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It is that time of year – our gardens are roaring into full production. We’ve just started getting our tomatoes, but our peppers have been coming in for a couple of weeks and our eggplant will be ready for harvest by the end of the week. We’ve had a great crop of fresh herbs for almost two months now. We can’t use all the fresh herbs that we’ve grown, so we’re doing everything we can to preserve them. I’ve been making and freezing fresh basil pesto every week now, I’ve also started making flavored salts too. I made a half cup of rosemary salt this weekend and thought I’d share my simple recipe that is so easily scalable – make a half teaspoon or a cup, it’s the same process.
Here’s what you need to make a tablespoon of rosemary salt:
1 Sprigs rosemary, stemmed and roughed chopped
1 tablespoons sea salt
- Place the chopped rosemary and salt in a mortar and pestle (I didn’t use the M&P, I just used a knife to chop the salt and rosemary into a finer powder
You can use the rosemary salt on anything and everything that could use a little pop of rosemary! Try it as you roast some vegetables, on steaks or chicken before they hit the grill, or to finish off a salad. Personally, we love it on pork chops.
Do you make flavored herb salts? Do you have an easier process? What are your favorite flavor combinations and how do you use them?
Each year we plant basil. A ton of basil. We usually plant five basil plants. So much of that basil goes to waste. This year, we’ve decided to do a much better job of putting up the basil and for me, the easiest way to do that is just to make pesto. Pesto is a great sauce on pasta, fresh vegetables and especially on tomatoes and burrata cheese. Don’t think you’ll be eating that much pesto over the short term? Easy, just put it in an air tight container and put it in the freezer. It won’t be as perfect and fresh as it is the day you make it, but it will still be wonderful.
Pesto is an easy sauce to create, it just takes six ingredients and is easily scalable:
- One cup of Fresh Basil
- One peeled clove of garlic (I’ve been omitting this recently)
- 2 Tablespoons of Pine Nuts (try adding a Tablespoon of Walnuts or swap out Pine Nuts for Walnuts)
- 1/3 Cup Freshly Grated Parmesan Cheese
- Salt and Pepper to Taste
- 1/3 Cup of Olive Oil (don’t use the GOOD stuff)
The process is effortless if you have a food processor. I even decided to buy a $19 Black and Decker 1.5 Cup food processor – using my normal food processor wasn’t all that efficient. Toss in all the dry ingredients into the food processor and pulse until finely chopped. Then slowly drizzle in the Olive Oil, while the processor runs. You may need to adjust the amount of Olive Oil – just play with it until it looks right. Take one final taste and adjust the salt and pepper.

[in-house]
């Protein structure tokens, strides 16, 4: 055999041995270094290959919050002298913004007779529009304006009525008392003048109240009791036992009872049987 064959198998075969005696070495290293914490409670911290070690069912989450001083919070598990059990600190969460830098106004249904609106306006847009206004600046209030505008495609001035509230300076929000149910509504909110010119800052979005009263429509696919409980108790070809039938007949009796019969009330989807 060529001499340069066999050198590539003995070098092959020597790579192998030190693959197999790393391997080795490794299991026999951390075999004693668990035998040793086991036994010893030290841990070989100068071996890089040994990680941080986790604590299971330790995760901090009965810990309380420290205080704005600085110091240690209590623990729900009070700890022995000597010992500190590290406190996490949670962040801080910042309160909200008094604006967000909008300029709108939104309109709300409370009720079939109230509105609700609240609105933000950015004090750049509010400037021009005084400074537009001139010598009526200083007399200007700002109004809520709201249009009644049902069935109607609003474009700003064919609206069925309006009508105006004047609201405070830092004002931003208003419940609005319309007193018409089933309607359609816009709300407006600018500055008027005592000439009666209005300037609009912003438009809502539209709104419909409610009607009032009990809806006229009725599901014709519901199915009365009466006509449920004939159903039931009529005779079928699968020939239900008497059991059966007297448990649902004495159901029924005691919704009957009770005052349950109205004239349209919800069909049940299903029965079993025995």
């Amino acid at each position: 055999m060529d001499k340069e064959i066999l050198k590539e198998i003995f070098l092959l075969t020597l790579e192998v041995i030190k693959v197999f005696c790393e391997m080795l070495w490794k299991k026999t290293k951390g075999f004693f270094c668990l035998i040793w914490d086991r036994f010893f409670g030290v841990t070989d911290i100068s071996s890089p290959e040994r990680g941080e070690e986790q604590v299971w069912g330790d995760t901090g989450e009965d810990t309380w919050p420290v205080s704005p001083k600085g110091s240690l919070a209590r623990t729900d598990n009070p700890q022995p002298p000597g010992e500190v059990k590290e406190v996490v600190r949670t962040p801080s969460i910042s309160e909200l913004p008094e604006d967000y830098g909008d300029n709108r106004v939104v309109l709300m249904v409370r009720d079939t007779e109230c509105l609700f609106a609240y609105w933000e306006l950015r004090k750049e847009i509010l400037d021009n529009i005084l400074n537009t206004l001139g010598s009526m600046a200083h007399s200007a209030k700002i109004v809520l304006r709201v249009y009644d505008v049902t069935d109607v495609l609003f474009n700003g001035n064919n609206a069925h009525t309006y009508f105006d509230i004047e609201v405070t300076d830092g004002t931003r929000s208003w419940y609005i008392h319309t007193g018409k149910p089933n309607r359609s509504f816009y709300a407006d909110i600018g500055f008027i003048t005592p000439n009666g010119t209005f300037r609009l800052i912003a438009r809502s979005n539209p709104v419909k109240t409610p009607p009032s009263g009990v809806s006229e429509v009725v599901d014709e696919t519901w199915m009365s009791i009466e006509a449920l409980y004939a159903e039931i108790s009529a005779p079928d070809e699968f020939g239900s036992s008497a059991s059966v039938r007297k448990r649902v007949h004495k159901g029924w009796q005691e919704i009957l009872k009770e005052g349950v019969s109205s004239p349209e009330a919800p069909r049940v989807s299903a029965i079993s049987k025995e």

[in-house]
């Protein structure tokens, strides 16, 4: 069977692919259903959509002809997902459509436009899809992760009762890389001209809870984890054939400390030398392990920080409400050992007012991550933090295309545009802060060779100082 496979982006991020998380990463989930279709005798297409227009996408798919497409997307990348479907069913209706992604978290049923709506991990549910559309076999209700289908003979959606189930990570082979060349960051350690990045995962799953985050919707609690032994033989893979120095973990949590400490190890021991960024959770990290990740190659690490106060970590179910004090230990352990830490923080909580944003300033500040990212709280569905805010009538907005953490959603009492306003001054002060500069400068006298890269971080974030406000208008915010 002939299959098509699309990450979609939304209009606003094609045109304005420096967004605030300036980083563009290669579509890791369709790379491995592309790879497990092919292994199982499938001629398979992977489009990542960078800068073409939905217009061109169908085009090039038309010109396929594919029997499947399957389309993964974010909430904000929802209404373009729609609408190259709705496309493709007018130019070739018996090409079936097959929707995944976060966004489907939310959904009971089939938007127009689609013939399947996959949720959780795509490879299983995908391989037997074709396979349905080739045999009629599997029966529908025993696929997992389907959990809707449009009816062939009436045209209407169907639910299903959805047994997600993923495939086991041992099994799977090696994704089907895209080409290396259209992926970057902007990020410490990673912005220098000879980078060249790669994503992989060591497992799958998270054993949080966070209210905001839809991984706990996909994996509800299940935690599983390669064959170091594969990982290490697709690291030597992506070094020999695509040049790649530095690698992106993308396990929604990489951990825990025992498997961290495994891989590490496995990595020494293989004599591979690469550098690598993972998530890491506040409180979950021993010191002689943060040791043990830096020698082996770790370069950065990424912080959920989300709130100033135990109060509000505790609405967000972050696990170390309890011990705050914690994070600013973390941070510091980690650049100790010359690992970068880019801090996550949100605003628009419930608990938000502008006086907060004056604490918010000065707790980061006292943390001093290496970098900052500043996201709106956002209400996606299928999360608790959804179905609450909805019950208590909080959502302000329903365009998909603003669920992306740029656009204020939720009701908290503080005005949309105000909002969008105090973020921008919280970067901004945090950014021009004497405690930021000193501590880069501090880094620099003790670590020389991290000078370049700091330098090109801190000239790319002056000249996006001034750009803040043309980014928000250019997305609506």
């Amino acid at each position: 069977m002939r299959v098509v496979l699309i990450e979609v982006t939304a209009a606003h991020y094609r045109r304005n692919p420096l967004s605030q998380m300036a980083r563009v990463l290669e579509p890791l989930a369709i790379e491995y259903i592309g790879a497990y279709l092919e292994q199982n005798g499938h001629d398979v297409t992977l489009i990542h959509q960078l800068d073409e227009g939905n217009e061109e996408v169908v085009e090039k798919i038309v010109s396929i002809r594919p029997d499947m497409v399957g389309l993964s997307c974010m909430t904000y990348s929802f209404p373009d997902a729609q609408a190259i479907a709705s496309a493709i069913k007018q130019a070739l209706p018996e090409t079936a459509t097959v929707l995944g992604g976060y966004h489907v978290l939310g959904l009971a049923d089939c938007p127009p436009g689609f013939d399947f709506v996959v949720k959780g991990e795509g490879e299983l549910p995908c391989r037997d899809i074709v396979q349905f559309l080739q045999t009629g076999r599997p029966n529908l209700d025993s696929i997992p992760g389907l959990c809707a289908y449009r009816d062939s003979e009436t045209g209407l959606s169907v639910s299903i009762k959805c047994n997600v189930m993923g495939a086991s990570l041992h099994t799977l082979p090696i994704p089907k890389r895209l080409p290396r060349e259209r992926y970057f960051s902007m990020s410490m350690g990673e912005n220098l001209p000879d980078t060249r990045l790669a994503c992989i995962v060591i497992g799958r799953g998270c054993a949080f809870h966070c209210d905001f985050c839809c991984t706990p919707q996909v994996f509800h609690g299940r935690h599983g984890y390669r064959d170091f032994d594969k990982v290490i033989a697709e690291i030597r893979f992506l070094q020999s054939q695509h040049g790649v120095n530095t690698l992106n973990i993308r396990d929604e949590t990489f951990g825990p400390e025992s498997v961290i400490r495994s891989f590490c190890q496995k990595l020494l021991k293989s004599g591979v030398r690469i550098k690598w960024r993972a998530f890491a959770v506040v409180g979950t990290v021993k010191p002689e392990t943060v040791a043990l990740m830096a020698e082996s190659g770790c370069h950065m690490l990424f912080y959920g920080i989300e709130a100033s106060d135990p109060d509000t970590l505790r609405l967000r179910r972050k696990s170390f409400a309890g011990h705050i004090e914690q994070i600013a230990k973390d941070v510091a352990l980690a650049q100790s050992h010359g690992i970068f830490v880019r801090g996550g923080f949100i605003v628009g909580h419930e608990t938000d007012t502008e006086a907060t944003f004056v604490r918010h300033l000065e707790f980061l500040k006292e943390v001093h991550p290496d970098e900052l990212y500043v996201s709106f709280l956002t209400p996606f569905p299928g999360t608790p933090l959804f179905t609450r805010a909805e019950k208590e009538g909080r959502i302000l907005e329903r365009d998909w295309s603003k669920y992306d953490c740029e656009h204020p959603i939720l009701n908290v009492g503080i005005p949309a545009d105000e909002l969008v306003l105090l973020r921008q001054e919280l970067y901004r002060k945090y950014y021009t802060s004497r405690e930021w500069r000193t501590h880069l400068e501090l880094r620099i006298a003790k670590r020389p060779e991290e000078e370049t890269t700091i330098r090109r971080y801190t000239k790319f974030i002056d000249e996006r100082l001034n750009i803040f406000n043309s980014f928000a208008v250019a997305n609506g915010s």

If you do decide to freeze the pesto, be sure you press a layer of plastic wrap directly into the Pesto before putting the lid on and sticking it in the freezer. This keeps the air away from the pesto and reduces freezer burn.
For lunch today, I paired homemade pesto with frozen goat cheese ravioli, diced fresh and sun dried tomatoes…of course with more Parmesan cheese.
You can follow this basic recipe for other garden fresh herbs too, including parsley and cilantro.
How do you save your garden fresh herbs? What do you love to serve with your homemade pesto?
The past couple of weeks it seems like my social media feed has been full of people making peach pizzas. Peach and ricotta. Peach and Mozzarella. Peach and Goat Cheese. Peach with tomato sauce. Peach with pesto. I will admit, I never thought about a peach pizza until recently, but I don’t know why. I love pineapple on pizza, so why wouldn’t another fruit like peach be a logical next step?
I decided that this weekend I was going to make a Peach and Chevre pizza. I scoured the interwebs for the perfect recipe, but nothing really grabbed me. Now I can go off recipe for quite a few things and those are usually Italian options. Each fall I make a huge batch of bolognese sauce that keeps me going through the winter. I don’t follow a consistent recipe with that. When I make a homemade pizza, I go off book too. This recipe felt a little more daunting – I really didn’t know what I wanted to taste with this meal. But hell, as I always say, if I try something new and it sucks, I can always just order…well….pizza.